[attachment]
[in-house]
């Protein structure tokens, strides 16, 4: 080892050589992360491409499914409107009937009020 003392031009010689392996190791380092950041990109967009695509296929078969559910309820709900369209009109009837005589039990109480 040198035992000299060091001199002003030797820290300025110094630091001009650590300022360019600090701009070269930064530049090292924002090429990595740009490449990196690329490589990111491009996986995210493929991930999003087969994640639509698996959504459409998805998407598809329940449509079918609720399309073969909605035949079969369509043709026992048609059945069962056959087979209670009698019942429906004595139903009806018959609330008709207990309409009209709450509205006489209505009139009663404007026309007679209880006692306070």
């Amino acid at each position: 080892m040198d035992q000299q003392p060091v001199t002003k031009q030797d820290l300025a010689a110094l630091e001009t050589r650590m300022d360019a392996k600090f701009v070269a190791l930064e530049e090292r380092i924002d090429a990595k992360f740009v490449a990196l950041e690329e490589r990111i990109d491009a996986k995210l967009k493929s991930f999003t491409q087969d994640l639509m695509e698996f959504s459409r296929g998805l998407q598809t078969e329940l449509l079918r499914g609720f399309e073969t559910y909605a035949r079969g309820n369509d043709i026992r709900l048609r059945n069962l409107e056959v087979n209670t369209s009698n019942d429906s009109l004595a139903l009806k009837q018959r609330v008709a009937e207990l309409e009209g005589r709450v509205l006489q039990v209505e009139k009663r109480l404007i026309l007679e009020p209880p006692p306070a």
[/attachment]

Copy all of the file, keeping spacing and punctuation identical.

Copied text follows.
[in-house]
């Protein structure tokens, strides 16, 4: 080892050589992360491409499914409107009937009020 003392031009010689392996190791380092950041990109967009695509296929078969559910309820709900369209009109009837005589039990109480 040198035992000299060091001199002003030797820290300025110094630091001009650590300022360019600090701009070269930064530049090292924002090429990595740009490449990196690329490589990111491009996986995210493929991930999003087969994640639509698996959504459409998805998407598809329940449509079918609720399309073969909605035949079969369509043709026992048609059945069962056959087979209670009698019942429906004595139903009806018959609330008709207990309409009209709450509205006489209505009139009663404007026309007679209880006692306070």
């Amino acid at each position: 080892m040198d035992q000299q003392p060091v001199t002003k031009q030797d820290l300025a010689a110094l630091e001009t050589r650590m300022d360019a392996k600090f701009v070269a190791l930064e530049e090292r380092i924002d090429a990595k992360f740009v490449a990196l950041e690329e490589r990111i990109d491009a996986k995210l967009k493929s991930f999003t491409q087969d994640l639509m695509e698996f959504s459409r296929g998805l998407q598809t078969e329940l449509l079918r499914g609720f399309e073969t559910y909605a035949r079969g309820n369509d043709i026992r709900l048609r059945n069962l409107e056959v087979n209670t369209s009698n019942d429906s009109l004595a139903l009806k009837q018959r609330v008709a009937e207990l309409e009209g005589r709450v509205l006489q039990v209505e009139k009663r109480l404007i026309l007679e009020p209880p006692p306070a």